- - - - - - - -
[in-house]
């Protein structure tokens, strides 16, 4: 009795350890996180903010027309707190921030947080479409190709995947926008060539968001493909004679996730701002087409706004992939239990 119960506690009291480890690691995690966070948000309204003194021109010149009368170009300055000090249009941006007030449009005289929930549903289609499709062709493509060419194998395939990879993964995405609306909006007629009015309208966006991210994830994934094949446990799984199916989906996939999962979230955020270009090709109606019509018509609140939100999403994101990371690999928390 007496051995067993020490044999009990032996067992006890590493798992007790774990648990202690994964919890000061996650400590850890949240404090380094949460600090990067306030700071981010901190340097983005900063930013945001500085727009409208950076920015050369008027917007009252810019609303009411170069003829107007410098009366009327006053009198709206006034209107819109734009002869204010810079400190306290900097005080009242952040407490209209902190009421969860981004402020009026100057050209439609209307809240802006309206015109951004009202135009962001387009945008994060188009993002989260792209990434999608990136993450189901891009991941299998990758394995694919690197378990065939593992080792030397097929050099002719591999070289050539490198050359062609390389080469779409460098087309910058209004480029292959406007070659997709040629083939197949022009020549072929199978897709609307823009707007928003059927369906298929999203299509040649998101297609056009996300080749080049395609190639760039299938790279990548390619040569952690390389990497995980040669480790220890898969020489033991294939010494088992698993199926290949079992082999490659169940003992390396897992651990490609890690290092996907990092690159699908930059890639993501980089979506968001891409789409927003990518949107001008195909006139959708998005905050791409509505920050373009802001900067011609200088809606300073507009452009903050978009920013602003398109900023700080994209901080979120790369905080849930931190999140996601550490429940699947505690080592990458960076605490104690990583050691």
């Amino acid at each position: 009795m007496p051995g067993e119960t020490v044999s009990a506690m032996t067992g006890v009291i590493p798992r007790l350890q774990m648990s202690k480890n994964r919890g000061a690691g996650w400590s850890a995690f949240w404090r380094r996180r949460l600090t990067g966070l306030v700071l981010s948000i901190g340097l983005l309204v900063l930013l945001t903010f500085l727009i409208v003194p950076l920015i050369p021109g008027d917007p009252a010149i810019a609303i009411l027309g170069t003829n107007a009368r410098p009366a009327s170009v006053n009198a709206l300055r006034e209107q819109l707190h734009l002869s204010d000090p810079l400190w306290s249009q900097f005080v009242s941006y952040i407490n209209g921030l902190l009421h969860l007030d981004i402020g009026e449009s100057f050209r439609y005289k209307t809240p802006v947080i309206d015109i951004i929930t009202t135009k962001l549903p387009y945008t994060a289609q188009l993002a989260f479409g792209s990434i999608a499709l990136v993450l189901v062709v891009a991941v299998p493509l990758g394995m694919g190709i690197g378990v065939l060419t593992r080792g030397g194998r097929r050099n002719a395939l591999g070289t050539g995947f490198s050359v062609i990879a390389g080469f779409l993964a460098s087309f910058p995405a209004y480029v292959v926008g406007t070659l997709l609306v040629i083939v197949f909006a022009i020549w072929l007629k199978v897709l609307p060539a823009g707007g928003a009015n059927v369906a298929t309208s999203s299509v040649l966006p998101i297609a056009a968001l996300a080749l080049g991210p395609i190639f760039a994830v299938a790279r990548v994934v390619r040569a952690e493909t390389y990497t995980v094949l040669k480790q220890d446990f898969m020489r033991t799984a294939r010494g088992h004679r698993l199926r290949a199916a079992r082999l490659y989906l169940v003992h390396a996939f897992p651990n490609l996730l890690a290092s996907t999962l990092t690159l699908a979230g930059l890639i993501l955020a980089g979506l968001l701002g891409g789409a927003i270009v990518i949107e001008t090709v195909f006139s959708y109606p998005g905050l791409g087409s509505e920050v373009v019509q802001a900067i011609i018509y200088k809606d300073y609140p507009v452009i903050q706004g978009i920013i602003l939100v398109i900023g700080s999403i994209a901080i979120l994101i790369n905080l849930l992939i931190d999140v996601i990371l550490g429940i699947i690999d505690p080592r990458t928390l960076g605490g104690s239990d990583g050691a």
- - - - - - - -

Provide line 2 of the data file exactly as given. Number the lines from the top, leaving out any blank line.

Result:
């Protein structure tokens, strides 16, 4: 009795350890996180903010027309707190921030947080479409190709995947926008060539968001493909004679996730701002087409706004992939239990 119960506690009291480890690691995690966070948000309204003194021109010149009368170009300055000090249009941006007030449009005289929930549903289609499709062709493509060419194998395939990879993964995405609306909006007629009015309208966006991210994830994934094949446990799984199916989906996939999962979230955020270009090709109606019509018509609140939100999403994101990371690999928390 007496051995067993020490044999009990032996067992006890590493798992007790774990648990202690994964919890000061996650400590850890949240404090380094949460600090990067306030700071981010901190340097983005900063930013945001500085727009409208950076920015050369008027917007009252810019609303009411170069003829107007410098009366009327006053009198709206006034209107819109734009002869204010810079400190306290900097005080009242952040407490209209902190009421969860981004402020009026100057050209439609209307809240802006309206015109951004009202135009962001387009945008994060188009993002989260792209990434999608990136993450189901891009991941299998990758394995694919690197378990065939593992080792030397097929050099002719591999070289050539490198050359062609390389080469779409460098087309910058209004480029292959406007070659997709040629083939197949022009020549072929199978897709609307823009707007928003059927369906298929999203299509040649998101297609056009996300080749080049395609190639760039299938790279990548390619040569952690390389990497995980040669480790220890898969020489033991294939010494088992698993199926290949079992082999490659169940003992390396897992651990490609890690290092996907990092690159699908930059890639993501980089979506968001891409789409927003990518949107001008195909006139959708998005905050791409509505920050373009802001900067011609200088809606300073507009452009903050978009920013602003398109900023700080994209901080979120790369905080849930931190999140996601550490429940699947505690080592990458960076605490104690990583050691």